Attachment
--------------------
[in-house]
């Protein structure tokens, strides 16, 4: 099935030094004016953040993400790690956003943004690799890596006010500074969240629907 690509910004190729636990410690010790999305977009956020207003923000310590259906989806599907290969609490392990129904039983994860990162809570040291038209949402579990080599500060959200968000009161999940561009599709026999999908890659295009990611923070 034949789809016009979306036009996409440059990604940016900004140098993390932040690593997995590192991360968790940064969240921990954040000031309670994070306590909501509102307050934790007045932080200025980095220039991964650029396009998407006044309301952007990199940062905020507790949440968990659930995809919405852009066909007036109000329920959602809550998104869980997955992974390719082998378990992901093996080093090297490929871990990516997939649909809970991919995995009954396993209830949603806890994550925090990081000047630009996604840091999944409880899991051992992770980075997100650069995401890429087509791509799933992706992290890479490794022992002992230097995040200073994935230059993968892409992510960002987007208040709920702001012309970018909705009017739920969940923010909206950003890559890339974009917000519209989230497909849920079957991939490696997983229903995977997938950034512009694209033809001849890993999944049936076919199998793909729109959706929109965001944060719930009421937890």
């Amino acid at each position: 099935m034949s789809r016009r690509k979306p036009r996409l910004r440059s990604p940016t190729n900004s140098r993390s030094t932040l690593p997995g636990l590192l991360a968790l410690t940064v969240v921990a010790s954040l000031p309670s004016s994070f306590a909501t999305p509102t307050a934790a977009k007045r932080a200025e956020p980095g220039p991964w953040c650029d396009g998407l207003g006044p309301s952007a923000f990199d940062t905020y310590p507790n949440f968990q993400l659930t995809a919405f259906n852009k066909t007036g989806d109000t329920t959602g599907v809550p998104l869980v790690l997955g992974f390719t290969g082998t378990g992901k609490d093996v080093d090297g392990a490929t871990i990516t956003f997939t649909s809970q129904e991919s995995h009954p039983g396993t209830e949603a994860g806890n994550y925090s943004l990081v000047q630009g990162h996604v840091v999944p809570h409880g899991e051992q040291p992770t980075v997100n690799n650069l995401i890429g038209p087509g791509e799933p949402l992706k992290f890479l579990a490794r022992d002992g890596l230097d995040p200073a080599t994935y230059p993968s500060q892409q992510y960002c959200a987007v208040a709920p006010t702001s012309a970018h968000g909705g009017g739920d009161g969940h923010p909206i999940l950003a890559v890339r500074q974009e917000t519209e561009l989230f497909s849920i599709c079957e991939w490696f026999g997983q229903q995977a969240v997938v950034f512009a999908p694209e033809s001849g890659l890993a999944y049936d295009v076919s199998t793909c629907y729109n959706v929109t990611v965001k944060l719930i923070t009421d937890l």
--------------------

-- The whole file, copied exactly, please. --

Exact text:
[in-house]
């Protein structure tokens, strides 16, 4: 099935030094004016953040993400790690956003943004690799890596006010500074969240629907 690509910004190729636990410690010790999305977009956020207003923000310590259906989806599907290969609490392990129904039983994860990162809570040291038209949402579990080599500060959200968000009161999940561009599709026999999908890659295009990611923070 034949789809016009979306036009996409440059990604940016900004140098993390932040690593997995590192991360968790940064969240921990954040000031309670994070306590909501509102307050934790007045932080200025980095220039991964650029396009998407006044309301952007990199940062905020507790949440968990659930995809919405852009066909007036109000329920959602809550998104869980997955992974390719082998378990992901093996080093090297490929871990990516997939649909809970991919995995009954396993209830949603806890994550925090990081000047630009996604840091999944409880899991051992992770980075997100650069995401890429087509791509799933992706992290890479490794022992002992230097995040200073994935230059993968892409992510960002987007208040709920702001012309970018909705009017739920969940923010909206950003890559890339974009917000519209989230497909849920079957991939490696997983229903995977997938950034512009694209033809001849890993999944049936076919199998793909729109959706929109965001944060719930009421937890």
């Amino acid at each position: 099935m034949s789809r016009r690509k979306p036009r996409l910004r440059s990604p940016t190729n900004s140098r993390s030094t932040l690593p997995g636990l590192l991360a968790l410690t940064v969240v921990a010790s954040l000031p309670s004016s994070f306590a909501t999305p509102t307050a934790a977009k007045r932080a200025e956020p980095g220039p991964w953040c650029d396009g998407l207003g006044p309301s952007a923000f990199d940062t905020y310590p507790n949440f968990q993400l659930t995809a919405f259906n852009k066909t007036g989806d109000t329920t959602g599907v809550p998104l869980v790690l997955g992974f390719t290969g082998t378990g992901k609490d093996v080093d090297g392990a490929t871990i990516t956003f997939t649909s809970q129904e991919s995995h009954p039983g396993t209830e949603a994860g806890n994550y925090s943004l990081v000047q630009g990162h996604v840091v999944p809570h409880g899991e051992q040291p992770t980075v997100n690799n650069l995401i890429g038209p087509g791509e799933p949402l992706k992290f890479l579990a490794r022992d002992g890596l230097d995040p200073a080599t994935y230059p993968s500060q892409q992510y960002c959200a987007v208040a709920p006010t702001s012309a970018h968000g909705g009017g739920d009161g969940h923010p909206i999940l950003a890559v890339r500074q974009e917000t519209e561009l989230f497909s849920i599709c079957e991939w490696f026999g997983q229903q995977a969240v997938v950034f512009a999908p694209e033809s001849g890659l890993a999944y049936d295009v076919s199998t793909c629907y729109n959706v929109t990611v965001k944060l719930i923070t009421d937890l």